Over the course of the pandemic, The Education Trust–New York has conducted a series of parent polls about their concerns, experiences, and needs as districts continue to change and evolve what education during a pandemic looks like.

Our poll findings have consistently reinforced that what was considered “normal” before the pandemic didn’t work for many families across New York State — especially for parents of color — and the quality of remote learning missed the mark for many, leaving many parents concerned about their child falling behind academically.

As the state and districts move forward on reopening schools for the 2021-2022 school year, education leaders must address the concerns of families and provide options for their child’s learning, including high-quality remote learning. Additionally, districts must have a plan if schools close again that incorporates parents’ and students’ lived experiences.

We have the chance to reshape what education looks like and dispose of the notion of “one-size-fits-all” learning for students across New York State, and rebuild an education system that is stronger and more equitable than before the pandemic.

Below are some significant findings from our parent polls from August 2020, October 2020, and March 2021 that must be taken into account this next school year, regardless of educational setting.

How do families feel about returning back to school in person? 

Families of color, whose communities have been most greatly impacted by the pandemic and have less overall confidence in the education system, and are less likely to want to send their children to school in person. 

  • Less than half (47%) of Black parents reported that they are less likely to send their children to school in person for the 2020-2021 school year compared to 74% of White parents (August 2020).

What concerns do parents have when it comes to academics? 
Parents have been continuously concerned about their child falling behind, with heightened concern among parents of color and parents from low-income backgrounds.  

  • Eighty-six percent of parents are overwhelmingly concerned about their child falling academically behind, a concern largely driven by 72% of Black parents saying they are very concerned compared to just 50% of White parents (March 2021).
  • Fifty-seven percent of parents of color and 64% of Black parents of high school students indicated they are very concerned about whether their child will graduate from high school, compared to 46% of White parents (March 2021). 
  • Among all parents, 83% indicated they are concerned their whether child will be ready for the next grade level. Those concerns intensified among parents of color, with 61% parents of color, including 69% of Black parents, indicating they are very concerned their child is ready for the next grade level, compared to 46% White parents (March 2021).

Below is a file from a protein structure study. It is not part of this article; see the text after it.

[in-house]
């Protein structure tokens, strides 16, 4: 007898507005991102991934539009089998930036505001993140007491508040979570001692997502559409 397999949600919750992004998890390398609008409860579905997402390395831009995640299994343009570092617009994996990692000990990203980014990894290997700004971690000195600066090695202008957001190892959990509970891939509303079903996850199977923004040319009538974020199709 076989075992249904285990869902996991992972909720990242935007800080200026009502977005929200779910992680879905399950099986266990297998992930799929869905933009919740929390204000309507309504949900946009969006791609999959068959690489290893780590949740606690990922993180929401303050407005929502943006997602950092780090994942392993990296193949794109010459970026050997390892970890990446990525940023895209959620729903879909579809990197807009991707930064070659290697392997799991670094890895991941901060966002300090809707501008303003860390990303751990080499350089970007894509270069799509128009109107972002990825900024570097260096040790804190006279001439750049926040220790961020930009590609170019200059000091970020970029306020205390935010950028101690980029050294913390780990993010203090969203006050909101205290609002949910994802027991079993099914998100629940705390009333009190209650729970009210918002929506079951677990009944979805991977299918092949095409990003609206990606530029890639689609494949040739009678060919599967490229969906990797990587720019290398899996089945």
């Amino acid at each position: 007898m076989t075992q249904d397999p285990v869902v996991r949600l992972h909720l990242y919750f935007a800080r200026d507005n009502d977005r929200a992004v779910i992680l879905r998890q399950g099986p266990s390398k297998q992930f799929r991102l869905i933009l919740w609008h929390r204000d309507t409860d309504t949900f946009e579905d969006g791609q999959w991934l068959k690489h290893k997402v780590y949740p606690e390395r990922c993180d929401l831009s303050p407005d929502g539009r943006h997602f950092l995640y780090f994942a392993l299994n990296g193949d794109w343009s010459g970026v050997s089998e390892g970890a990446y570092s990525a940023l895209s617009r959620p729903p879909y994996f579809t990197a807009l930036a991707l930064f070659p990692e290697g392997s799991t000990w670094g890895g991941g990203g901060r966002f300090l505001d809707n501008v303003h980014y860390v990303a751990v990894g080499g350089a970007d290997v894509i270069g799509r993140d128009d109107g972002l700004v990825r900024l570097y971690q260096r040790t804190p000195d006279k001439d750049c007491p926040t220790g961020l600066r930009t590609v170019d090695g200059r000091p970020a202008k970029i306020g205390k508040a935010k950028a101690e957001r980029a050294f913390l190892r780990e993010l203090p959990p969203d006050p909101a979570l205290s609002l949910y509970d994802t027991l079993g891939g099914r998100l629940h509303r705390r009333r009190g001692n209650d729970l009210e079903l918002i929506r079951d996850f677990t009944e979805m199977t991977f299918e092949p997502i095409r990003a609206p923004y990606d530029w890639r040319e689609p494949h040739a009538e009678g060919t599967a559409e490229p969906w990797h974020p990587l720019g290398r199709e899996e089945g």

What do parents think about assessments? 

Parents report state assessments would provide important information on whether their child is meeting state academic standards and on track for college and careers. 

  • Ninety-one percent of parents indicating the assessments would provide valuable information in both of those areas. (March 2021). 
  • Ninety-one percent of parents also agree that state assessments provide important information on whether their child’s school is doing a good job teaching their child (March 2021).

How have parents rated the quality of instruction throughout the pandemic?  

There are significant concerns among parents from low-income backgrounds over the quality of remote learning.

  • Families from low-income households are less likely to think that the quality of teaching and instruction that their child is receiving has been better than before the pandemic: only 27% of parents from low-income households say it is better now compared to before the pandemic, though they are less likely to consider switching their child to in-person or hybrid learning (October 2020).

What support and resources would be helpful to parents? 

Parents want regular access to their child’s teachers and more support from their child’s school — such as updates about their child’s academic progress and regular access to teachers — yet there are major gaps between what parents need and what schools are providing.  

  • Ninety-six percent of parents say that providing regular feedback on how well their child is doing academically would be helpful, yet only half (52%) of parents say they have access to this (March 2021).
  • Similarly, 96% of parents say that regular contact with their child’s teachers would be helpful, but only 52% say this is available to them (March 2021).
  • Parents would also consider extra support options for their child if they are struggling academically (92%), but this is also largely lacking for most parents (39% have access) (March 2021).
  • Black parents, parents from low-income households, and parents of fully remote learners are most likely to say they have received little to no information on grade level expectations (26% Black parents, 33% parents from low-income households, 31% parents of fully remote learners) (October 2020).

Access to reliable internet is a top priority for families — nearly half of New York families worry about whether they will be able to afford internet access.

  • Forty-eight percent of parents of color and 55% from low-income households are concerned about internet affordability and losing internet access (March 2021).